December 23, 2017 / 9:38 AM / 3 years ago

China needs to continue reducing financial leverage: central bank deputy governor

FILE PHOTO: Yi Gang, deputy central bank governor of the People's Bank of China, attends a news conference during the ongoing National People's Congress (NPC), China's parliament, in Beijing China March 10, 2017. REUTERS/Jason Lee

SHANGHAI (Reuters) - China must proactively but gradually reduce debt in the economy to prevent the buildup of financial risks, state news agency Xinhua quoted China’s central bank’s deputy governor as saying on Saturday.

Yi Gang made the comments at a meeting about China’s economy in Beijing, Xinhua said.

“We have to resolutely fight the battle to prevent risks and first have to control overall leverage by proactively, safely and steadily deleveraging,” he said.

China’s state planner in September said that the growth of China’s overall leverage ratio has clearly been slowing and is now stabilizing. However, ratings agency S&P Global Ratings has said that China’s attempts to reduce debt risks so far this year were not working as quickly as expected.

A separate report on Saturday by Xinhua on how the country’s 2016 central government budget was spent illustrates the scale of the issue Beijing faces.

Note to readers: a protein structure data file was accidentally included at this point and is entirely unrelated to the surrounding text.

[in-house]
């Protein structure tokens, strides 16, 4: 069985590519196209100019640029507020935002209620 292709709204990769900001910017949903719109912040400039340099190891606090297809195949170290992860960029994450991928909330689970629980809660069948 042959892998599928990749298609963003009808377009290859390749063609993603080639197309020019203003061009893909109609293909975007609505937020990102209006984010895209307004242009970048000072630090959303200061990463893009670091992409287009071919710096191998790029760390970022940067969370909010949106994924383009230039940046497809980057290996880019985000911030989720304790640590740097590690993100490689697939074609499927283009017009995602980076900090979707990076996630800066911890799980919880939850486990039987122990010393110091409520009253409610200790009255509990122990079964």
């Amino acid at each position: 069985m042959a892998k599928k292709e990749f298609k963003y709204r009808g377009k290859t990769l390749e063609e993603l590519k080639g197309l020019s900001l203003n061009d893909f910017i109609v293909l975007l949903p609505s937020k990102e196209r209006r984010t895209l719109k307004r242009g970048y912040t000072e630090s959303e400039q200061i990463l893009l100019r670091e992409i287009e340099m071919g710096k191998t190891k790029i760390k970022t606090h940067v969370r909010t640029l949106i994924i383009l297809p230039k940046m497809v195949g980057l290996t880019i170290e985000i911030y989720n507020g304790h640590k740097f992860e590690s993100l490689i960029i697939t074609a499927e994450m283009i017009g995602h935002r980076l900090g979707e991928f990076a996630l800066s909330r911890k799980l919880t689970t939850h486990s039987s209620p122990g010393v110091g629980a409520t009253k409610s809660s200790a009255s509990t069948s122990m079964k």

Hu Zejun, head of the National Audit Office, said in the report a government-organized team had terminated or amended 25.35 billion yuan ($3.86 billion) worth of illegal local authority debts and was working on a program to resolve a further 28.37 billion yuan worth of debts.

The country has launched policies aimed at reducing debt and leverage amid fears that such problems could derail the world’s second-largest economy if not handled properly.

A statement issued on Wednesday after China’s annual economic conference, which is attended by China’s top leaders and keenly watched by investors for clues on policy priorities, however, made no mention of the need to lower corporate leverage, in contrast to last year’s readout.

The state planner said in August that such efforts had elicited some results but that excessively high leverage ratios of Chinese firms had still not been reversed, with non-financial Chinese firms’ leverage ratios still the highest among the world’s top economies.

Reporting by Brenda Goh; Editing by Sam Holmes

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